In another blow for privacy in India, the notorious Digital Personal Data Protection Bill, 2023 was passed by the Lok Sabha, the lower house of Parliament today, August 7. India’s upper house, the Rajya Sabha, must seize the last opportunity to amend the Bill before it’s written into law — protect the rights of people across India now.
The Bill now enables the government to block information and services on broad grounds. Further, it weakens India’s celebrated right to information through a blanket restriction on disclosure of personal information, even though the Right to Information Act already protects privacy.
It was today opposed by some parliamentarians, whose reasons paralleled external stakeholders’: it jeopardises privacy, grants excessive exemptions to the government, and fails to establish an independent regulator. In addition to enhancing the government’s control over personal data, the Bill also contains insidious provisions that will aggravate existing red flags on censorship and damage the right to information regime.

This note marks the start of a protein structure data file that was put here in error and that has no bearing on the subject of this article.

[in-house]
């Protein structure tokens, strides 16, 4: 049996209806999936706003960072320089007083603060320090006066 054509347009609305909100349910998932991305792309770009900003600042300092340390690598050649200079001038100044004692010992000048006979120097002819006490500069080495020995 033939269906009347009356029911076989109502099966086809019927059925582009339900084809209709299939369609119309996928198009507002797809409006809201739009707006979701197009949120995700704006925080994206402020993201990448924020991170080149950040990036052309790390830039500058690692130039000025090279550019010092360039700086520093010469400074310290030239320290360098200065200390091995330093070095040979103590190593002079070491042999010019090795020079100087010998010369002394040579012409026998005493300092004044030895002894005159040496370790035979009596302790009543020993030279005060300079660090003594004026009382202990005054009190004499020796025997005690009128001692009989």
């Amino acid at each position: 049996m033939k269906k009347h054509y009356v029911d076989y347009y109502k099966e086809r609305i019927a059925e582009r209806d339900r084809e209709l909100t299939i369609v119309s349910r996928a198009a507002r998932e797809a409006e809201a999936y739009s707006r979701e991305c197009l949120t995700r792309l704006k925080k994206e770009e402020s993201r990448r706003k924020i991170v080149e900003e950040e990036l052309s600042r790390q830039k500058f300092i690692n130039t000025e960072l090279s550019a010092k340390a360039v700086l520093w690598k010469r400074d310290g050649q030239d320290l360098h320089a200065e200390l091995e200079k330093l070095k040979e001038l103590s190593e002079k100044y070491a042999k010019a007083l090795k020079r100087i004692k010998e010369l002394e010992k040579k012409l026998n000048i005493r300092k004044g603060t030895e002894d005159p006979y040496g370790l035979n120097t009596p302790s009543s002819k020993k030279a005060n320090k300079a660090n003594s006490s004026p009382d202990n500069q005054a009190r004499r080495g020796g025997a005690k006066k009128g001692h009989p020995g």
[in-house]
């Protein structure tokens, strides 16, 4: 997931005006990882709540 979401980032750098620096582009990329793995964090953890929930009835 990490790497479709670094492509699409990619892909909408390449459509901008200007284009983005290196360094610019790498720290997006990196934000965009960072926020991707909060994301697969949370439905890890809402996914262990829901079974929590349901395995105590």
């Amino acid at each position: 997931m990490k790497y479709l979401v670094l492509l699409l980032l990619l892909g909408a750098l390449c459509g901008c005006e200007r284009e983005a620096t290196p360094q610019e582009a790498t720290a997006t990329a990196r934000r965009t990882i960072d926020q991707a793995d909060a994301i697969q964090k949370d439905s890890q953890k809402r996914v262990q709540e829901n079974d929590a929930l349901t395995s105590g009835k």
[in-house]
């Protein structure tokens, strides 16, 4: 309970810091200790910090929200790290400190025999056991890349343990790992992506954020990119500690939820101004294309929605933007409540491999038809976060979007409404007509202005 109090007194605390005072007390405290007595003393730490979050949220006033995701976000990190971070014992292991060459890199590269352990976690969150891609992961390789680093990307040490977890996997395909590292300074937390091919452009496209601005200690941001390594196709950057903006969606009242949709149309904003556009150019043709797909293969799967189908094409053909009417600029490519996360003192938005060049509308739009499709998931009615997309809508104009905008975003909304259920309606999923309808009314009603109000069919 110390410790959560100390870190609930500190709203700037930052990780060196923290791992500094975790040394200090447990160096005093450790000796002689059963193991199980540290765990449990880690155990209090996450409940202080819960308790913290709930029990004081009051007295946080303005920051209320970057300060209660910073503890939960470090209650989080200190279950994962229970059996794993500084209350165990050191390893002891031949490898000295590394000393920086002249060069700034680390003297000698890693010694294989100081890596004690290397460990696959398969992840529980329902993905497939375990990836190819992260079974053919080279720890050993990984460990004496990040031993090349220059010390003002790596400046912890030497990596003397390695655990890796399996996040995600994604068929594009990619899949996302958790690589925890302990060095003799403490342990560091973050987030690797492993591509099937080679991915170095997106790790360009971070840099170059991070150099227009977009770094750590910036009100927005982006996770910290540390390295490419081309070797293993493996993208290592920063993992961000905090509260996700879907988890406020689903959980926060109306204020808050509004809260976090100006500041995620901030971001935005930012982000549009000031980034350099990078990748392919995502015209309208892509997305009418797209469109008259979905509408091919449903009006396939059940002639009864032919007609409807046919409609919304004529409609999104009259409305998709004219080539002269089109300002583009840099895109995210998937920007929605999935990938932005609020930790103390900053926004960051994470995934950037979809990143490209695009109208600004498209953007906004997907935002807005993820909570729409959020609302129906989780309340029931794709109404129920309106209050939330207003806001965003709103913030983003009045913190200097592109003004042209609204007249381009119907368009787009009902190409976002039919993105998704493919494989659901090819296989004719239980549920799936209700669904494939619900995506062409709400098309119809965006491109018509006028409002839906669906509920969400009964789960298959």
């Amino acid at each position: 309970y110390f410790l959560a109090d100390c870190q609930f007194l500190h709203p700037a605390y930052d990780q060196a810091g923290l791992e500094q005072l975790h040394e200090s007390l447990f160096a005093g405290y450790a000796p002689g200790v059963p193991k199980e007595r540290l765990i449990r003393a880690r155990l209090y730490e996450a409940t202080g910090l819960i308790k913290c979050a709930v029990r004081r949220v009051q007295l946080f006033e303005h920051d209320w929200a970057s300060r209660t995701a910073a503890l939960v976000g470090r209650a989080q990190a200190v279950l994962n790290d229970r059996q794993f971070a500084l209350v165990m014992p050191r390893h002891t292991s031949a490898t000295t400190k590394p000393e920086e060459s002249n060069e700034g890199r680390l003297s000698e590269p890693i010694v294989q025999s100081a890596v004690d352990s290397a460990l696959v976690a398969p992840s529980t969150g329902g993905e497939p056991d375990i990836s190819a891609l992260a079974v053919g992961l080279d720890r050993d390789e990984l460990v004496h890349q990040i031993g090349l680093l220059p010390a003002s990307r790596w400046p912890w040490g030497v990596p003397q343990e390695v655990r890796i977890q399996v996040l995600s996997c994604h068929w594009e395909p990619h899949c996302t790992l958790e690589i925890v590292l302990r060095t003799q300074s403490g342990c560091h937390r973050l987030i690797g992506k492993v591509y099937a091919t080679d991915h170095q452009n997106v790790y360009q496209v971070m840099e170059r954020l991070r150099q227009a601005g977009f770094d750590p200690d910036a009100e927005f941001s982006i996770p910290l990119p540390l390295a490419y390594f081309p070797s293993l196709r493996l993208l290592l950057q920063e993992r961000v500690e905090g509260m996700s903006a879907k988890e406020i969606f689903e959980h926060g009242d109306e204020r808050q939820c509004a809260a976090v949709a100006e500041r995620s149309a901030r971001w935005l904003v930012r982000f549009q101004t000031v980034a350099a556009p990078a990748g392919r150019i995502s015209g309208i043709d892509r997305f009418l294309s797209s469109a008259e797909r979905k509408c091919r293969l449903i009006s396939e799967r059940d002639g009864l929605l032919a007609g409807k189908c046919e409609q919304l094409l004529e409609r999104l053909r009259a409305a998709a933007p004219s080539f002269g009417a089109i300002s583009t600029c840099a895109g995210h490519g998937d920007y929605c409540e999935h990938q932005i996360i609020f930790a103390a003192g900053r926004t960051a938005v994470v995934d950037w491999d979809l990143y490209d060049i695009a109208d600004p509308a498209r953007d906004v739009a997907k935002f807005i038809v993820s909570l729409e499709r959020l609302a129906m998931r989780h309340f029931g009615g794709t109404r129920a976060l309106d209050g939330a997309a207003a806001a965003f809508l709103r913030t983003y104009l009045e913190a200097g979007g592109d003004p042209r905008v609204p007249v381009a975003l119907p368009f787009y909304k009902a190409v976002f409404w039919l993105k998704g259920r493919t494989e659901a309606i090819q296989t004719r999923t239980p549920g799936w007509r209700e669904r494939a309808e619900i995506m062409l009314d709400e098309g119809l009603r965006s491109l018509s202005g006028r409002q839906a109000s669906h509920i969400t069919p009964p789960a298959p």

In what is on brand for this Bill in terms of the refusal to incorporate feedback from civil society, many rights-damaging provisions have never been released for consultation. The lower house debated the Bill for less than one hour before passing it without any substantive amendments.
Parliamentarians have a responsibility towards the people of India to make drastic amendments as the Bill makes its way through the upper house. Without these much needed changes, privacy in India will be worse off than it is now.